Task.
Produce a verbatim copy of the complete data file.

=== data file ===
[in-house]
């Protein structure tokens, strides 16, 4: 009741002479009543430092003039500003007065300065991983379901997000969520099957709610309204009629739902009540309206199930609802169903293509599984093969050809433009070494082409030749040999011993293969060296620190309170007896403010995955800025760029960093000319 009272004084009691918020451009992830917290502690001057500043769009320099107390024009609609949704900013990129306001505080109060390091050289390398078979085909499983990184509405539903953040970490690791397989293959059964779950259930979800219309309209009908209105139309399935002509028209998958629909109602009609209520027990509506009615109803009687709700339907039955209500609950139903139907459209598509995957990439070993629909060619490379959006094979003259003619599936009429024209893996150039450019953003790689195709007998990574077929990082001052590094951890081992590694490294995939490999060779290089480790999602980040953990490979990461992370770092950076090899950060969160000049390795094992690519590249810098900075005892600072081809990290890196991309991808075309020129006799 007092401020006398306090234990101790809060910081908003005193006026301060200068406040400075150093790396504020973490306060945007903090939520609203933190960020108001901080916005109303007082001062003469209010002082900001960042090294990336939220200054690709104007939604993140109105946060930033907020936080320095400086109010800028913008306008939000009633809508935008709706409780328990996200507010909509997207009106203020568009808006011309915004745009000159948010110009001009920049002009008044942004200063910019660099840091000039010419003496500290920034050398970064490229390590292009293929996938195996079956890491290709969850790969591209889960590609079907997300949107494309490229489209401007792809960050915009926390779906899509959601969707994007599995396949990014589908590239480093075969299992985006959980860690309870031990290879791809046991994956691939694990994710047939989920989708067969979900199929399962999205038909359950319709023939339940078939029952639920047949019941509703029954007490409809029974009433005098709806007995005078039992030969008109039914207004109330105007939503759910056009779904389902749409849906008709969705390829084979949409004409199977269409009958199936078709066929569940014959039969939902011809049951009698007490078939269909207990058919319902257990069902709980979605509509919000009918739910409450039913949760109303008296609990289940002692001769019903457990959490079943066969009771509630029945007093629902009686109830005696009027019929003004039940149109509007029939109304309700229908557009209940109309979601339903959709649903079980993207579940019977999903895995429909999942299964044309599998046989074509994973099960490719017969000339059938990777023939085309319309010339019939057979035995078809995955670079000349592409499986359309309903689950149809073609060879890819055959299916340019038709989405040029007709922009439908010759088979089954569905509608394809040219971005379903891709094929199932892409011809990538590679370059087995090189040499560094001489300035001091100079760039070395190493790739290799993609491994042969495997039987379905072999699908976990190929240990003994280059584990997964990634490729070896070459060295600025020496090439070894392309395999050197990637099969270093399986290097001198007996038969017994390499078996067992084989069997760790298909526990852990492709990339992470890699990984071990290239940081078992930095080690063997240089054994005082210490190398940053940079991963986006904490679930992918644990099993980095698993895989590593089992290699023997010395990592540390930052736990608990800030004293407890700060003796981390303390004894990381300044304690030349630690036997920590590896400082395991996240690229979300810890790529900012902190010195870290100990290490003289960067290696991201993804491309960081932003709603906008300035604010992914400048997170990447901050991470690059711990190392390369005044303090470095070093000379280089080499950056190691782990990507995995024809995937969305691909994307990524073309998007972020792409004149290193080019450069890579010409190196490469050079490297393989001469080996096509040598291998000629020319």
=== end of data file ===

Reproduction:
[in-house]
């Protein structure tokens, strides 16, 4: 009741002479009543430092003039500003007065300065991983379901997000969520099957709610309204009629739902009540309206199930609802169903293509599984093969050809433009070494082409030749040999011993293969060296620190309170007896403010995955800025760029960093000319 009272004084009691918020451009992830917290502690001057500043769009320099107390024009609609949704900013990129306001505080109060390091050289390398078979085909499983990184509405539903953040970490690791397989293959059964779950259930979800219309309209009908209105139309399935002509028209998958629909109602009609209520027990509506009615109803009687709700339907039955209500609950139903139907459209598509995957990439070993629909060619490379959006094979003259003619599936009429024209893996150039450019953003790689195709007998990574077929990082001052590094951890081992590694490294995939490999060779290089480790999602980040953990490979990461992370770092950076090899950060969160000049390795094992690519590249810098900075005892600072081809990290890196991309991808075309020129006799 007092401020006398306090234990101790809060910081908003005193006026301060200068406040400075150093790396504020973490306060945007903090939520609203933190960020108001901080916005109303007082001062003469209010002082900001960042090294990336939220200054690709104007939604993140109105946060930033907020936080320095400086109010800028913008306008939000009633809508935008709706409780328990996200507010909509997207009106203020568009808006011309915004745009000159948010110009001009920049002009008044942004200063910019660099840091000039010419003496500290920034050398970064490229390590292009293929996938195996079956890491290709969850790969591209889960590609079907997300949107494309490229489209401007792809960050915009926390779906899509959601969707994007599995396949990014589908590239480093075969299992985006959980860690309870031990290879791809046991994956691939694990994710047939989920989708067969979900199929399962999205038909359950319709023939339940078939029952639920047949019941509703029954007490409809029974009433005098709806007995005078039992030969008109039914207004109330105007939503759910056009779904389902749409849906008709969705390829084979949409004409199977269409009958199936078709066929569940014959039969939902011809049951009698007490078939269909207990058919319902257990069902709980979605509509919000009918739910409450039913949760109303008296609990289940002692001769019903457990959490079943066969009771509630029945007093629902009686109830005696009027019929003004039940149109509007029939109304309700229908557009209940109309979601339903959709649903079980993207579940019977999903895995429909999942299964044309599998046989074509994973099960490719017969000339059938990777023939085309319309010339019939057979035995078809995955670079000349592409499986359309309903689950149809073609060879890819055959299916340019038709989405040029007709922009439908010759088979089954569905509608394809040219971005379903891709094929199932892409011809990538590679370059087995090189040499560094001489300035001091100079760039070395190493790739290799993609491994042969495997039987379905072999699908976990190929240990003994280059584990997964990634490729070896070459060295600025020496090439070894392309395999050197990637099969270093399986290097001198007996038969017994390499078996067992084989069997760790298909526990852990492709990339992470890699990984071990290239940081078992930095080690063997240089054994005082210490190398940053940079991963986006904490679930992918644990099993980095698993895989590593089992290699023997010395990592540390930052736990608990800030004293407890700060003796981390303390004894990381300044304690030349630690036997920590590896400082395991996240690229979300810890790529900012902190010195870290100990290490003289960067290696991201993804491309960081932003709603906008300035604010992914400048997170990447901050991470690059711990190392390369005044303090470095070093000379280089080499950056190691782990990507995995024809995937969305691909994307990524073309998007972020792409004149290193080019450069890579010409190196490469050079490297393989001469080996096509040598291998000629020319």